Technological Innovation Intervention Fact Sheet


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Technological Innovation Intervention Fact Sheet

  1. 1. Intervention Fact Sheet Technological Innovations in Behavioral Health Services The Center Authors: Steven Belenko, Ph.D and Brandy Blasko, M.A., Temple University homework. A drug treatment example is the TherapeuticThe Center for Behavioral Health Services & Criminal Engagement System (TES), using cognitive-behavioralJustice Research, funded by the National Institute of therapy (CBT).4 TES is being tested in prison facilities inMental Health, studies the effectiveness of behavioral four states in a National Institute on Drug Abuse-fundedhealth interventions to engage and treat people with mental randomized clinical trial, and can potentially increase theillnesses (with or without co-occurring substance abuse percentage of inmates getting drug treatment. CivilWorld5problems) who have criminal justice involvement. Fact is a cognitive interactive computer program that teachesSheets on other interventions can be found on at skills to reduce criminal thinking, drug relapse, and prove self-control and decision making. The program is onIntroduction computer kiosks, thus requiring no internet connection,Over the past decade, growing use of technological inno- and has been used in jails, prisons, and drug courts.vations (internet-based and computerized therapy, interac- In web-based group counseling, clients anonymously jointive cell phone and personal digital assistant technology) an on-line group. Video allows the client to see otherhas increased access to behavioral health services. This group members and the counselor and chat privately withFact Sheet summarizes findings from studies of technolo- the counselor. One example is eGetGoing,6 accredited bygical innovations in behavioral health care for persons with the Commission on Accreditation of Rehabilitation Facili-mental illnesses or substance abuse disorders. It is de- ties. On-line counseling can be accessed from home andsigned to help policymakers, practitioners, researchers, and thus facilitate access to group therapy without issues ofadvocates make sense of the evidence as they consider transportation, child care, or confidentiality.whether to test or adopt such innovations. Personal digital assistants or cell phones can be used toAbout 79% of Americans aged 18+ are online, 66% have deliver health promotion or prevention messages, behaviorhome broadband access,1 and 82% own cell phones.2 The management (e.g., relapse prevention) or therapy, andthird most frequent online activity for those aged 18+ is quickly connect clients with counseling or crisis assis-getting health information (83%). Technology use is com- tance. It also has potential applications for getting real-mon even among those earning less than $30,000/year: time data on the context of risky behaviors, relapse, bar-75% own a cell phone, 42% a desktop computer, 40% riers to accessing services, and other factors affecting men-have home broadband access, and 57% use the internet.3 tal health or substance abuse problems. This technology isNew generations of cell phones and easily downloadable being tested in studies of drug and smoking cessation.7applications allow instant access to the internet. Thespread of this technology suggests considering its potential What does the research indicate?for persons in the criminal justice system: to monitor and These technologies are relatively new, with limited effica-manage mental health and substance abuse disorders; im- cy research but encouraging results from some studies:prove medication adherence; provide more access to clini-  In randomized controlled trials, TES has been found ascal interventions; facilitate assessment; provide primary effective as standard counseling for adolescent drug8and secondary prevention; and provide research data on and adult opioid4 users, with higher satisfaction. Anoth-relapse, environmental risks, and recovery. For popula- er clinical trial found that substance abusers in standardtions with limited transportation access or physical mobili- treatment plus six computer-based modules had fewerty, or living in remote or rural areas, these innovations positive urines, longer abstinence, and more satisfactionhave the potential to greatly increase access to behavioral than the standard treatment only group.9health interventions, lower behavioral health care costs,and reduce health care access disparities.  Meta-analyses of computerized or internet-based thera- py for depression or anxiety found that the largest effectWhat are the types of technological innovations? on reducing symptoms was a computerized intervention“Telerehabilitation” or “telemedicine” includes web-based with support from a therapist.10,11diagnostic screening and assessment, transmission of bio-  Some computerized interventions for panic and anxietylogical data and behavioral health information, and web- disorders, social phobia, and psychotic symptoms werebased interactive health promotion programs. efficacious and others had positive outcomes only when coupled with therapist support.Computerized substance abuse prevention or treatment,mental health counseling, or sexually transmitted diseases  A small randomized trial of relapsed methadone main-(STD) and human immunodeficiency virus (HIV) preven- tenance clients found that those receiving eGetGoingtion may be DVD-based or loaded on a hard drive, interac- had equal satisfaction and outcomes as those who re-tive, and include skills training, educational material, and received onsite group counseling.12 Internet counseling clients reported more convenience and confidentiality. 176 Ryders Lane, New Brunswick, NJ 08901 Tel: 732.932.1225 Fax 732.932.1233 Website:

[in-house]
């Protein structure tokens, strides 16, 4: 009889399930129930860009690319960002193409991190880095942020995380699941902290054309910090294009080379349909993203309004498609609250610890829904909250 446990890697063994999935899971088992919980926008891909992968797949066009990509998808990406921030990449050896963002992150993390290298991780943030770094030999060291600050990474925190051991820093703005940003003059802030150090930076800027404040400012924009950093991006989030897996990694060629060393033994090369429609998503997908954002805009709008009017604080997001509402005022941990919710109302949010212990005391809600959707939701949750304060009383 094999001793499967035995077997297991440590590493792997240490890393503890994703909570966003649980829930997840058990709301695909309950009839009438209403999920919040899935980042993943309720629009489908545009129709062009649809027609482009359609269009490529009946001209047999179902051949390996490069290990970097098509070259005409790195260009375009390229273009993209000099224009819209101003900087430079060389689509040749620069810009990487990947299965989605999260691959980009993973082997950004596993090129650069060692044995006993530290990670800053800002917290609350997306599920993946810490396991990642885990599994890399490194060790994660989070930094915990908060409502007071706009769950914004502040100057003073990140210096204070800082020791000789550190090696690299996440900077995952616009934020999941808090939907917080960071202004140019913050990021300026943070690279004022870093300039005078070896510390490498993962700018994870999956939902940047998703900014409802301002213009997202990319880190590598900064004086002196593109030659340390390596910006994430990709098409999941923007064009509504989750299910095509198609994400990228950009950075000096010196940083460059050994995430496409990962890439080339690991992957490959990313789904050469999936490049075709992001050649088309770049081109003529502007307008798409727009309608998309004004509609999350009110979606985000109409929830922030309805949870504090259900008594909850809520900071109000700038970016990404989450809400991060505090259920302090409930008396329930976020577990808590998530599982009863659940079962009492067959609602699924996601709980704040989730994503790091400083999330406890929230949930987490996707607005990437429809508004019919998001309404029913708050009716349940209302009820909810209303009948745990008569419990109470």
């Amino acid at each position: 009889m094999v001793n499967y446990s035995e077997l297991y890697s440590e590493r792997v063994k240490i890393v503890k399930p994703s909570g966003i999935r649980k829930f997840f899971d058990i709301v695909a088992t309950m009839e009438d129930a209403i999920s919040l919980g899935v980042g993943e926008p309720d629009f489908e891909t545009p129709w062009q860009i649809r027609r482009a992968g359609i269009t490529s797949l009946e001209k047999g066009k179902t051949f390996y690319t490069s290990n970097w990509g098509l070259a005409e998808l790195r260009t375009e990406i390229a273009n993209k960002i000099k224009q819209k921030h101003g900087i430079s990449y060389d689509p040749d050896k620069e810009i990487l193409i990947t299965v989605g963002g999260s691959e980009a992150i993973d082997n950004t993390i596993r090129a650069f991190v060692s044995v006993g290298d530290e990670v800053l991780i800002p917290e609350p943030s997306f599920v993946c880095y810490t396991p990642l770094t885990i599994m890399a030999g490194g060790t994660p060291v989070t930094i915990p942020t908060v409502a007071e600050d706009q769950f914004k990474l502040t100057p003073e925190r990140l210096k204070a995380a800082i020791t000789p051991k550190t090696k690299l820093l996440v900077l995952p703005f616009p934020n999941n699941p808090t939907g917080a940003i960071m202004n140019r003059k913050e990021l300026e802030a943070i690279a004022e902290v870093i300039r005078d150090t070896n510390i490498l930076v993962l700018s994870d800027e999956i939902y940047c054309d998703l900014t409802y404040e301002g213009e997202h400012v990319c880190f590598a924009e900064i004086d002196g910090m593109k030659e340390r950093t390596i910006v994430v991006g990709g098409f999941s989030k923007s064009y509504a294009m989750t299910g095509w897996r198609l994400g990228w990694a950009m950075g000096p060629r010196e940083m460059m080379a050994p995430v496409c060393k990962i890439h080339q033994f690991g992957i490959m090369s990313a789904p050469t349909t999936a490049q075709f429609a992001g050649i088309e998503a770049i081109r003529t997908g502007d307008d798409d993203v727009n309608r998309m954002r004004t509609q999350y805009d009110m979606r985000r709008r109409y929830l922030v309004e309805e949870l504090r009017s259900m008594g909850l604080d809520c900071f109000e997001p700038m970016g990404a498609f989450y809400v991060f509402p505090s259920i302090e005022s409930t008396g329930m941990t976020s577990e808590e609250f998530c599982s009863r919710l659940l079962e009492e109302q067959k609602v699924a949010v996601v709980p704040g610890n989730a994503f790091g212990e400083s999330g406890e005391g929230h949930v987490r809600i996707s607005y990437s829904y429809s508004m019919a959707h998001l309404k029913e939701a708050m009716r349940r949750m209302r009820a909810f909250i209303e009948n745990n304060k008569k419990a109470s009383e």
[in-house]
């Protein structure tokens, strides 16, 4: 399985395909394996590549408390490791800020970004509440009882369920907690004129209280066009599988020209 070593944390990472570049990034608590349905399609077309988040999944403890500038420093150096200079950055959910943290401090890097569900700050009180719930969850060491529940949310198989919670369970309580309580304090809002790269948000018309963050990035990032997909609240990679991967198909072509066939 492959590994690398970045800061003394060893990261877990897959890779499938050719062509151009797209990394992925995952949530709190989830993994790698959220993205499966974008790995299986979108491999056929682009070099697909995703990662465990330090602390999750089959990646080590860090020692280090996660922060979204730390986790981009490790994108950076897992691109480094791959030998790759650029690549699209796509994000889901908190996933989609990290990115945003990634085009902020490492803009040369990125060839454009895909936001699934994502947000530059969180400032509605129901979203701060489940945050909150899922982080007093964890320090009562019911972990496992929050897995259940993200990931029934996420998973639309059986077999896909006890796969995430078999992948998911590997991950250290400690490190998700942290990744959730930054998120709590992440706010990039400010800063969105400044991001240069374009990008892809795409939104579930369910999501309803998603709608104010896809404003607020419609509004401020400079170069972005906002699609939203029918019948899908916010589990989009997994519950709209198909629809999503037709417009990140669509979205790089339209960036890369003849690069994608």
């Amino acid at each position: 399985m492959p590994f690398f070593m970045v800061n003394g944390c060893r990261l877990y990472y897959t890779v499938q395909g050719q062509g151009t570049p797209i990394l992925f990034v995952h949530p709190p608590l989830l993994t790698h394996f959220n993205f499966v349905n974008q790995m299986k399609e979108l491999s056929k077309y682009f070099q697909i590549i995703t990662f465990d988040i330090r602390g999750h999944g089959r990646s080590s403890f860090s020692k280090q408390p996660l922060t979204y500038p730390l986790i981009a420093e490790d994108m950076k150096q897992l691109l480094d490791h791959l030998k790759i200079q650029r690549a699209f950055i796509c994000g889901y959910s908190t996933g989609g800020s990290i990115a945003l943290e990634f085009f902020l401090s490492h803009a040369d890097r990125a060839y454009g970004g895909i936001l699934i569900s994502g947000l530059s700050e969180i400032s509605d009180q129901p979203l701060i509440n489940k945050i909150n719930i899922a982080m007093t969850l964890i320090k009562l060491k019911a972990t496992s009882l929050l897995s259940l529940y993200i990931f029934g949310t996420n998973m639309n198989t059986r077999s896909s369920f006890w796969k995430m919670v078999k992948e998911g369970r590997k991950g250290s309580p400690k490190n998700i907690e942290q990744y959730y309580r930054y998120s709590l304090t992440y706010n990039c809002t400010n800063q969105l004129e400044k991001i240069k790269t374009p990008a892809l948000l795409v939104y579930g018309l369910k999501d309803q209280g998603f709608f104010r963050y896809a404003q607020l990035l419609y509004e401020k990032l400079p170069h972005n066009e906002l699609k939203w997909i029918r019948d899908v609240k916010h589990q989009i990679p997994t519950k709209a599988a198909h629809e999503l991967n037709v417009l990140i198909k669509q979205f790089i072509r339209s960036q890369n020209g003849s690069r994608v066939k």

2. 2.  Computerized, self-paced health prevention interven- Technology innovations in behavioral health services can tions reduced STD/HIV risk behaviors and increased expand access to interventions. Without the need to travel knowledge the same as person-delivered interventions.13 or make appointments, services can be tailored to clients’ Computerized risk assessment predicted violence among schedules and needs. Diagnoses and assessments can be offenders with mental health disorders.14 Among female facilitated, and real-time relapse prevention and health drug abusers, data from a brief computerized interven- promotion messages disseminated through cell phones. tion predicted substance abuse and treatment attrition.15 Although the evidence base is still limited, these interven- tions offer exciting potential for improving and expanding Clients in anxiety therapy were randomly assigned to the delivery of effective prevention and treatment to un- computer treatment with technician assistance, computer derserved populations, augmenting traditional behavioral treatment with clinician assistance, or standard outpa- health services, and informing new research on risk factors tient treatment. Both computer-based groups significant- and relapse. ly decreased symptoms compared to the standard outpa- tient group; the clinician-assisted group did better than References the technician-assisted group.16 1 Zickuhr, K. (2010). Generations 2010. Washington DC: Pew The Robert Wood Johnson Foundation’s Health eTech- Internet and American Life Project, Pew Research Center. 2 nologies Initiative17 compared online prevention or Smith, A. (2010). Mobile access 2010. Washington DC: Pew health promotion discussion groups, internet assessment Internet and American Life Project, Pew Research Center. 3 and diagnosis, online health coaching, PDA and email Jansen, J. (2010). Use of the internet in higher-income house- holds. Washington DC: Pew Internet and American Life reminders for health promotion, and telerehabilitation. Project, Pew Research Center. Outcomes were mixed, with several internet-based dis- 4 Bickel, W. et al. (2008). Computerized behavior therapy for ease management systems showing no effect on health opioid dependent outpatients: A randomized, controlled trial. behavior outcomes. Experiments in Clinical Psychopharmacology, 16, 132-143. 5Limitations and concerns about the innovations 6 7New technology innovations offer great potential for im- Ferguson, S., & Shiffman, S. (2011). Using the methods ofproving outcomes and access to behavioral health services. ecological momentary assessment in substance dependence re-Research findings are mixed but some studies have found search – smoking cessation as a case study. Substance Use andpositive impacts. Yet some limitations exist for offenders Misuse, 46, 87-95. 8and others. Marsch, L. et al. (2007). Applying computer technology to sub- stance abuse prevention: Results of a preliminary examination.Computerized and internet therapies can reach the hard-to- J. of Child and Adolescent Substance Abuse, 16, 69-94. 9serve but lack key dimensions of counselor-client alliance Carroll, K. et al. (2009). Enduring effects of a computer-and therapeutic engagement from direct therapist contact. assisted training program for CBT: A six month follow-up ofAlthough online group counseling may provide a certain CBT4CBT. Drug and Alcohol Dependence, 100, 178-181. 10level of anonymity and confidentiality, it is relatively easy Andersson, G., & Cuijpers, P. (2009). Internet based and otherfor marketers or computer hackers compromise anonymity computerized psychological treatments for depression: A meta- analysis. Cognitive Behaviour Therapy, 38, 196-205.(e.g., by knowing email and computer addresses). 11 Spek, V. et al. (2007). Internet-based cognitive behavior thera-Many offenders are low-income with less access to lap- py for symptoms of depression and anxiety: A meta-analysis.tops, new generation cell phones, and the internet. Prison Psychological Medicine, 37, 319-328. 12and jail inmates lack internet access. Aside from the TES King, V. et al. (2009). Assessing the effectiveness of an Inter-study, research is lacking on the feasibility, acceptability, net-based videoconferencing platform for delivering intensifiedand efficacy of technology innovations among offenders. substance abuse counseling. Journal of Substance Abuse Treat- ment, 36, 331-338. 13Finally, the unregulated nature of the internet can allow Noar, S. et al. (2010). Can computer mediated interventionsuntrained or unlicensed persons to offer assessment, coun- change theoretical mediators of safer sex: A meta-analysis. Hu-seling, and other behavioral health services. man Communication Research, 36, 261-207. 14 Wjik, L. et al. (2009). A pilot for a computer-based simulationFuture research on technological innovations system for risk estimation and treatment of mentally disordered offenders. Informatics for Health and Social Care, 34, 106-114.More research is needed, especially in criminal justice set- 15 Ondersma, S. et al. (2011). The potential for technology intings, about the effectiveness of these technologies, and brief interventions for substance use, and during-session predic-acceptance and feasibility among staff and clients. These tion of computer-delivered brief intervention response. Sub-interventions are potentially cost-effective by reducing stance Use and Misuse, 46, 77-86. 16transportation and infrastructure costs, and allowing lower Robinson, E. et al. (2010). Internet treatment for generalizedclinician-client ratios, but there has been little research on anxiety disorder: A randomized controlled trial comparing clini-their net economic benefits or incremental cost effective- cian vs. technician assistance. PLoS ONE 5(6): e10942.ness. Comparative effectiveness research should gauge doi:10.1371/ journal.pone.0010942. 17impacts against existing interventions. Ryders Lane, New Brunswick, NJ 08901 Tel: 732.932.1225 Fax 732.932.1233 Website: